Researchers at the Queensland Institute of Medical Research (QIMR) found Trichohyalin is a major gene that creates curls. Their study appears in the latest edition of American Journal of Human Genetics.
Head of QIMR Genetic Epidemiology Laboratory and co-author of the study, Professor Nick Martin said that the variations in these genes determine the level of straightness or curliness hair.
Differences in the distribution and the FGFR2 gene have been identified years ago and believed to be part of the evolution of the Asian population following their divergence from European prehistory.
Martin and his colleague Dr Sarah Medland trying to find the same variations that cause curly hair of people of European descent. It is known that 45% of European people have straight hair, wavy hair 40% and 15% have curly hair. They also found that as many as 90% possibility of inherited trait.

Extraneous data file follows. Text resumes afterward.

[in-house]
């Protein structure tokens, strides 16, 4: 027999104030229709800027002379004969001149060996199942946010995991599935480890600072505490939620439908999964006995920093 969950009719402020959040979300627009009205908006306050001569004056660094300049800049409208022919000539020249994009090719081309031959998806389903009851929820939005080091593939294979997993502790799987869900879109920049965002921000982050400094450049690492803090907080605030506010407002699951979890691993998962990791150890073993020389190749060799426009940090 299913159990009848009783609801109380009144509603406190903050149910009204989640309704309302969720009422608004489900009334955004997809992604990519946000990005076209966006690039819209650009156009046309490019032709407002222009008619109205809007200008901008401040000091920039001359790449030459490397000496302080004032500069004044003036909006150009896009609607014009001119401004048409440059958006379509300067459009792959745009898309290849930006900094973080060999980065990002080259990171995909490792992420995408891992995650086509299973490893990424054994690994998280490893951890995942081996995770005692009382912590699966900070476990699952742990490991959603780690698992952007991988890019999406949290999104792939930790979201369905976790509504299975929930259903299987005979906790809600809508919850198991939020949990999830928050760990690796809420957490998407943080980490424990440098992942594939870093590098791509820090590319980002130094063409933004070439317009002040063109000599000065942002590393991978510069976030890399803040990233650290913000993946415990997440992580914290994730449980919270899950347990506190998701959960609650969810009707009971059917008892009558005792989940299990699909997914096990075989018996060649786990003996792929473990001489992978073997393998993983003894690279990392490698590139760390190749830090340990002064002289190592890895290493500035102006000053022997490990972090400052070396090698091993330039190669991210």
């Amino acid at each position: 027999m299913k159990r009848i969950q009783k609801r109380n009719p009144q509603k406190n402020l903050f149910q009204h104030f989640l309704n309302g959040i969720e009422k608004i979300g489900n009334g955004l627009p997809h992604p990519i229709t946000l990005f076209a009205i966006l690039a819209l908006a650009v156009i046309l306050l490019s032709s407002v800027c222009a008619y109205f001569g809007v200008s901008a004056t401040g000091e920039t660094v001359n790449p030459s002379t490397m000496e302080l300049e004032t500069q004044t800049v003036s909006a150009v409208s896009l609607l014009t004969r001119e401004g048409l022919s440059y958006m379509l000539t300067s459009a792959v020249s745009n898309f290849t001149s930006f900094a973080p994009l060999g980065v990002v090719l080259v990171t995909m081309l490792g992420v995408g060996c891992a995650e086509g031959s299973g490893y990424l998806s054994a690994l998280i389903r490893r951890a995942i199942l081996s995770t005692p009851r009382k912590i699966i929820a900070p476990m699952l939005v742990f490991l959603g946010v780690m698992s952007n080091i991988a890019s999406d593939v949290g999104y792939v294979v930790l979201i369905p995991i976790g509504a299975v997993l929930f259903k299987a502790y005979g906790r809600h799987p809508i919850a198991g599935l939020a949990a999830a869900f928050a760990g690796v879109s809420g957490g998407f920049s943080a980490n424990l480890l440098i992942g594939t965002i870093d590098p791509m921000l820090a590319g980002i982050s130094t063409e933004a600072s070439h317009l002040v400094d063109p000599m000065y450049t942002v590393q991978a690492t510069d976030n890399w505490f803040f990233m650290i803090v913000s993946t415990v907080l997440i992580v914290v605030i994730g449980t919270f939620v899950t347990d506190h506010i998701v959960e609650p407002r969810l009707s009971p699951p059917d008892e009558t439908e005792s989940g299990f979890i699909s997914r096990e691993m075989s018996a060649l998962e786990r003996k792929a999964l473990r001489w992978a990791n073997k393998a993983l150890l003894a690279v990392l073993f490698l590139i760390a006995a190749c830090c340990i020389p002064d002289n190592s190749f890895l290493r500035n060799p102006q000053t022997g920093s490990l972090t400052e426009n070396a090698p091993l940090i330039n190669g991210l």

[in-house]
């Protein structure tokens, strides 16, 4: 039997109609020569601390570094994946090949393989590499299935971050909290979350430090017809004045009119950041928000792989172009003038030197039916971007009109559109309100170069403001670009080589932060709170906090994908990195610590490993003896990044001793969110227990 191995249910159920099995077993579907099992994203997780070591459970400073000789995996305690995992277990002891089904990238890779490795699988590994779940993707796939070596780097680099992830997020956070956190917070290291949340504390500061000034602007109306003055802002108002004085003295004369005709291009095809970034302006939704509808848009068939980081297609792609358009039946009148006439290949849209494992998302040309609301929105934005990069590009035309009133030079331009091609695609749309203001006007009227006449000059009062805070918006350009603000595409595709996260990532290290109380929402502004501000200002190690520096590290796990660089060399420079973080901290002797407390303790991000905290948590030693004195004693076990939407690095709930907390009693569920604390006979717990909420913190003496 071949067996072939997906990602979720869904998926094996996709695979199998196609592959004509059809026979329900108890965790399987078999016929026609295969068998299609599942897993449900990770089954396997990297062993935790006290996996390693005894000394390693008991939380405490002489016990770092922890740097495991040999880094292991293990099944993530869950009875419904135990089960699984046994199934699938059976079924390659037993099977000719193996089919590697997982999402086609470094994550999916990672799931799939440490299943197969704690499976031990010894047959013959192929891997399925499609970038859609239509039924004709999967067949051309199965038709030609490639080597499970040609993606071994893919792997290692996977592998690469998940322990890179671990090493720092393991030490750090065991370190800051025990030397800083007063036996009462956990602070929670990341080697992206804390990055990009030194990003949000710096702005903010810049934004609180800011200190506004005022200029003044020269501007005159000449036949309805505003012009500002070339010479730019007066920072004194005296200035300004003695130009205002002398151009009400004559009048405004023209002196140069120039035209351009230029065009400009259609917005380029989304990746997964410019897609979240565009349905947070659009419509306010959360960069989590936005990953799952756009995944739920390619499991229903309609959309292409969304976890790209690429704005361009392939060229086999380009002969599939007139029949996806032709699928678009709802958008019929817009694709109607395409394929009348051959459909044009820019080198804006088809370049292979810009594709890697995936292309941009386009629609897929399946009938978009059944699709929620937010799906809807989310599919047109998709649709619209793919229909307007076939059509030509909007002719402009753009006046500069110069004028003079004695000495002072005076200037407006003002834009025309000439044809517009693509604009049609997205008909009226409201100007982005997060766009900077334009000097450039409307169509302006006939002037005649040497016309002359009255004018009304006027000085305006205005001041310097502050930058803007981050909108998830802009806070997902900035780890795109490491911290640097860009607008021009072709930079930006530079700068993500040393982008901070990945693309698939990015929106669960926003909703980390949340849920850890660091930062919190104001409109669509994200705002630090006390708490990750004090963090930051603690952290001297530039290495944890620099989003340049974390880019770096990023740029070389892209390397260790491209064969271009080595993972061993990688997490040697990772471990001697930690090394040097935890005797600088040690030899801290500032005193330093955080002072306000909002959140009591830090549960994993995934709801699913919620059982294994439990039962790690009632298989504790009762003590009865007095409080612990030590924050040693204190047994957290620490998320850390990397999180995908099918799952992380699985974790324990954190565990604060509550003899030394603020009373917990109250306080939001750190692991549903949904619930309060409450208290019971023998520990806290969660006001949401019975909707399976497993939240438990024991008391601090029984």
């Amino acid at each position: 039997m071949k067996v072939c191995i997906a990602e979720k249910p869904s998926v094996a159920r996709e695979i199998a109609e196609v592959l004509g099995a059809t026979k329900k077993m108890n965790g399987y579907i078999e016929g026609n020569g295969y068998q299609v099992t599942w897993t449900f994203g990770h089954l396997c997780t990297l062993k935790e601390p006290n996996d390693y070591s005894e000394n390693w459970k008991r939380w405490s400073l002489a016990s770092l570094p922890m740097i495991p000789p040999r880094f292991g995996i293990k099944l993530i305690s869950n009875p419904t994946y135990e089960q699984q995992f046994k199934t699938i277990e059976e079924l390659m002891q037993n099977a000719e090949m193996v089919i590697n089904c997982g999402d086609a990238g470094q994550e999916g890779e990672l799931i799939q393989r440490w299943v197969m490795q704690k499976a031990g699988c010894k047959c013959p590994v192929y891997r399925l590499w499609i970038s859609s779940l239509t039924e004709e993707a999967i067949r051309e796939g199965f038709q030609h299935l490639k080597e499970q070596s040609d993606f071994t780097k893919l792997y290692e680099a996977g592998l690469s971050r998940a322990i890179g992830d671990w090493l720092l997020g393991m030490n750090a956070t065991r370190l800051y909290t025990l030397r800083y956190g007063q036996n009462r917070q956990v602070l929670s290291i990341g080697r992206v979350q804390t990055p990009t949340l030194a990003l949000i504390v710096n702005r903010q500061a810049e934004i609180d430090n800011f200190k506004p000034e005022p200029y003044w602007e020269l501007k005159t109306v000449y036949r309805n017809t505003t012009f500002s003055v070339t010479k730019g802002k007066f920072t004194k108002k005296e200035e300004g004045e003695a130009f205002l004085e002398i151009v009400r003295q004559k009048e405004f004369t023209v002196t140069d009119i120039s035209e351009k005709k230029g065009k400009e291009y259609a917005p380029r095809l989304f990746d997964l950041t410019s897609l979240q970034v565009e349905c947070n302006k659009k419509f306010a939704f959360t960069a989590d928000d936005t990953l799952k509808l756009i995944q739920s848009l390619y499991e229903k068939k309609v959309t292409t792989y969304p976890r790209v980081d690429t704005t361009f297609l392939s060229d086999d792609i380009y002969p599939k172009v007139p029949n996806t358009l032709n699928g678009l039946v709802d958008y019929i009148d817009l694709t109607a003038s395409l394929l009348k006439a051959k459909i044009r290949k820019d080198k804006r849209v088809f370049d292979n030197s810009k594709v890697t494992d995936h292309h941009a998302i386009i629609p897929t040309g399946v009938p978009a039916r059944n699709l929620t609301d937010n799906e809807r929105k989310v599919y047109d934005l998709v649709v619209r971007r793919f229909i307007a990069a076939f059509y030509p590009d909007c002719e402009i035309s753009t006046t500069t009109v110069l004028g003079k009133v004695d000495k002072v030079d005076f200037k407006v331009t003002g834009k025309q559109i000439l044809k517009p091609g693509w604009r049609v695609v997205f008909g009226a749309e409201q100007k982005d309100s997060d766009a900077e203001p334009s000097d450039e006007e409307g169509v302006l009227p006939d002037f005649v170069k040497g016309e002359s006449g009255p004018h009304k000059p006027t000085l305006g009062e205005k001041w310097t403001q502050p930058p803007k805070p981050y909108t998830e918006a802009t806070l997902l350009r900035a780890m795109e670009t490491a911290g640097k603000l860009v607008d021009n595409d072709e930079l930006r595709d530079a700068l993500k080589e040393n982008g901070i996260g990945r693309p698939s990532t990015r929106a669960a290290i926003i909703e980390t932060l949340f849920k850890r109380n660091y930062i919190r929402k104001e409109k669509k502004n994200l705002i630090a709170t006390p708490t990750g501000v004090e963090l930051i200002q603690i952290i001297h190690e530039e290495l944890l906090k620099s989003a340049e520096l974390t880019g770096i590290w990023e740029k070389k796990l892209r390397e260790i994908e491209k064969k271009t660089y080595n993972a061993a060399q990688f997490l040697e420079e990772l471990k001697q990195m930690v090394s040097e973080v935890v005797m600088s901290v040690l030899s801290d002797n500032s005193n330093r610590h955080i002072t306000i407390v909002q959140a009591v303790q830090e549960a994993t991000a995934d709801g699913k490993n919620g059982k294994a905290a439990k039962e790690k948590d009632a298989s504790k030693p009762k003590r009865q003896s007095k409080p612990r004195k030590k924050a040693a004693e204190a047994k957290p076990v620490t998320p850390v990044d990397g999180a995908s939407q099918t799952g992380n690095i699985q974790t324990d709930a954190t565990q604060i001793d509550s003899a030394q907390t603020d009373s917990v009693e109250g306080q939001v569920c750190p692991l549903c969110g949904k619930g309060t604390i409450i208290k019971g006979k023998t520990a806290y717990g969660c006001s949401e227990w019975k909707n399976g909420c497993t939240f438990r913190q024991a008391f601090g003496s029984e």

In recent work, researchers at QIMR laboratories analyze data collected from a study of 5000 twins in Australia for more than 30 years.
"We have a huge amount of information about a variety of properties," says Martin.
People are asking whether the twins before their hair straight, wavy or curly. Then try to match lab report with a single nucleotide polymorphism 2.5 million (SNP) that have been mapped on their genetisme.
"This is a gene that has been known for more than 20 years and has been involved in the production of hair. Gene that has been long in his blanket around hair follicles," says Martin